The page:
Categories: Cinema

Teza takes Africa film honour

March 9, 2009 Leave a comment


Another accolade for Haile Gerim’a Teza.

It was announced that Teza was the unanimous winner of the Golden stallion of Yennenga at the event in Burkina Faso’s capital.

According to the BBC, director Haile Gerima’s award was accepted by his sister Selome, who also co-produced the film.

Selome said during the week-long Fespaco event in the West African city that their film had taken 14 years to bring to the screen.See full story here.

Categories: Cinema

Teza at Fespaco

March 2, 2009 1 comment

Haile Gerima’s “Teza” is competing at Panafrican du cinéma et de la télévison de Ougadougu being held at Burkina Faso’s capital, Ougadougu.

There are 127 films showing in the competition in this year’s Fespaco festival and twenty five African countries are competing in the features, shorts, documentaries, and TV, and video categories.

18 films are competing in the feature film section and the Moroccan film, Whatever Lola wants is expected to be a strong contender for Teza.

Find Radio France International’s English section detailed on-air and web coverage of the festival here.

Categories: Cinema

An interview with Haile Gerima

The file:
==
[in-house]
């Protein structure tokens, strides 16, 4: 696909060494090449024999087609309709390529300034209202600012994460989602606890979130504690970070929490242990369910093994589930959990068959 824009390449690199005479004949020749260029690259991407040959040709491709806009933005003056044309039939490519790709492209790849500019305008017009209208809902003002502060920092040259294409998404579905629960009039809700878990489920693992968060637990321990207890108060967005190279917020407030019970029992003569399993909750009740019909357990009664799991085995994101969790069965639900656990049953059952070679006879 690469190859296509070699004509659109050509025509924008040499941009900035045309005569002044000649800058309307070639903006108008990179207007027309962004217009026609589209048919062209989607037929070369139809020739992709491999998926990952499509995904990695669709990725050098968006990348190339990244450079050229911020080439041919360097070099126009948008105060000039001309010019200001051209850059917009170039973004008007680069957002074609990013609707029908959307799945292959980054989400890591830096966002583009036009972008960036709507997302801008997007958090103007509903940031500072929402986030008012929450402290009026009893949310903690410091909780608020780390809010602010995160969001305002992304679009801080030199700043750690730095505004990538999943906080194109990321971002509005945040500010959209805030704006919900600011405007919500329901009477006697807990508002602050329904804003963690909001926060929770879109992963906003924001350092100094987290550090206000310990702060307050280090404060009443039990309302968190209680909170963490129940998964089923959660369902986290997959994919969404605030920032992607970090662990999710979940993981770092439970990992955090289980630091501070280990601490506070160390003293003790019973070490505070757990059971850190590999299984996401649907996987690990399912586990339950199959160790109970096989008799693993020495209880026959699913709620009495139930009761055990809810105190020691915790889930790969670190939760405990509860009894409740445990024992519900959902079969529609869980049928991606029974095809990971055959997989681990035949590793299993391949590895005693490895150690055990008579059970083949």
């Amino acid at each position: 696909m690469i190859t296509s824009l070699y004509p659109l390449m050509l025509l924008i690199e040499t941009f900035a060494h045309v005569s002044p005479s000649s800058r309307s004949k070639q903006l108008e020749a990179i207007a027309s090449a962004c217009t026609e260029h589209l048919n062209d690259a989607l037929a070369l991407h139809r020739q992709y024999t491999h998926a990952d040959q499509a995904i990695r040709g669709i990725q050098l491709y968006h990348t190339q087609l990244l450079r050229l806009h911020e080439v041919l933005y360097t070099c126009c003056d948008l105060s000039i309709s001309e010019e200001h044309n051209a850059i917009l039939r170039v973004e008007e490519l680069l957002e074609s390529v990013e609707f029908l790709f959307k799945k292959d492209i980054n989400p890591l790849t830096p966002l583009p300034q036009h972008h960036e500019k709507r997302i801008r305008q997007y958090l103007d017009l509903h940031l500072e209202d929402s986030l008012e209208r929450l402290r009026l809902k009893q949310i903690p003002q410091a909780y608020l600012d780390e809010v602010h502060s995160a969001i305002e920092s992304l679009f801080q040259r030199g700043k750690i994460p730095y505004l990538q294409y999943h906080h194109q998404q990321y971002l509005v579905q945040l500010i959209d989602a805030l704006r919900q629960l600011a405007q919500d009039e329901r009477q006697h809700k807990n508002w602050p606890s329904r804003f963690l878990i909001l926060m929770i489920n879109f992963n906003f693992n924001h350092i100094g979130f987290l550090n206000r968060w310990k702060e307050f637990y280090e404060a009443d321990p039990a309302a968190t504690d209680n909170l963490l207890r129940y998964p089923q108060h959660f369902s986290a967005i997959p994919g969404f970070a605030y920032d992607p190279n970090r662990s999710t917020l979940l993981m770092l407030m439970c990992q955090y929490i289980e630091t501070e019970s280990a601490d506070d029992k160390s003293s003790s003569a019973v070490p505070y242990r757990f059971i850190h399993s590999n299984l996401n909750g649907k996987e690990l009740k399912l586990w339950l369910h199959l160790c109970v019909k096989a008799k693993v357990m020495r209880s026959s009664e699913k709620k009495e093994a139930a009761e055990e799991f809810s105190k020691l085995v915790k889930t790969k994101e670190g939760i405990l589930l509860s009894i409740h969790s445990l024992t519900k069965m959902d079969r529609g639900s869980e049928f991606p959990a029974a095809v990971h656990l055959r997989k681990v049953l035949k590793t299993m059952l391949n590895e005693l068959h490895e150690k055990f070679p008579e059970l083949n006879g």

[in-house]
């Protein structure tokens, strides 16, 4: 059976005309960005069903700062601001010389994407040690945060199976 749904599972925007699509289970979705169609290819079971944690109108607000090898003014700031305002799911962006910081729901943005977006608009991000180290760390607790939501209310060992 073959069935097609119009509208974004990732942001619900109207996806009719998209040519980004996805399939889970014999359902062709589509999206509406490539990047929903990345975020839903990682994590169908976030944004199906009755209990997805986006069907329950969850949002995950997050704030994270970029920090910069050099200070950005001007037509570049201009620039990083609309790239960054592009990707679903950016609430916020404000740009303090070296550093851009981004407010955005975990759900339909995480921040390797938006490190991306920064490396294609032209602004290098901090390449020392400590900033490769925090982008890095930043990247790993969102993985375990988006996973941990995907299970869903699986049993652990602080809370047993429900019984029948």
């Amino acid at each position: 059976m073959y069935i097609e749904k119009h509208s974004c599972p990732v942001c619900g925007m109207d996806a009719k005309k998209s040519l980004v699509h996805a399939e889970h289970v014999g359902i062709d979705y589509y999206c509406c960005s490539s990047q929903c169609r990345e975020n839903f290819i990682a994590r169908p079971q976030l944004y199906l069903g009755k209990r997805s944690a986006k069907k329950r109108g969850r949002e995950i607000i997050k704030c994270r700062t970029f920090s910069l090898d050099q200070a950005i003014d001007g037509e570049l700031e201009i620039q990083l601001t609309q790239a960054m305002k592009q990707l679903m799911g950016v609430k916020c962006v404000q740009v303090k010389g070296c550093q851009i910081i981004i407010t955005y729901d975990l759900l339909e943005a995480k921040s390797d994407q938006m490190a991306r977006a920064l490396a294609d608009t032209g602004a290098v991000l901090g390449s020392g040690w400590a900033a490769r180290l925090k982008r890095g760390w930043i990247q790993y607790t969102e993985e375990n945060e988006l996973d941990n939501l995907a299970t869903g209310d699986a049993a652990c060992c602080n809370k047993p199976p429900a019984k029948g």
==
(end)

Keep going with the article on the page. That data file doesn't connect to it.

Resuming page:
November 27, 2008 4 comments


This is an extract from an interview the Paris based Les novelless d’Addis has made with Haile Gerima.

.Yes. Self-exiled. Not necessarily….As I said the historical circumstances all contribute within my own character, my own traits. It could be I cannot accept the types of government, I cannot accept the kinds of conservative social context or to be unable to express oneself, etc. Not that I am better off in the United States. I am not. I do not like the weather. I do not like the climate. I do not have money there. I do not get money from my films in America and mostly cultivate in very long term European finance. It is just the fact that nobody cares about me in the United States to take me as a threat or as a formidable enemy or… In our third world countries the problem was mostly that intellectuals like me were fundamentally cowards. I am unable to cope with all kinds of the lack of liberty, not from government only, individual, social, etc.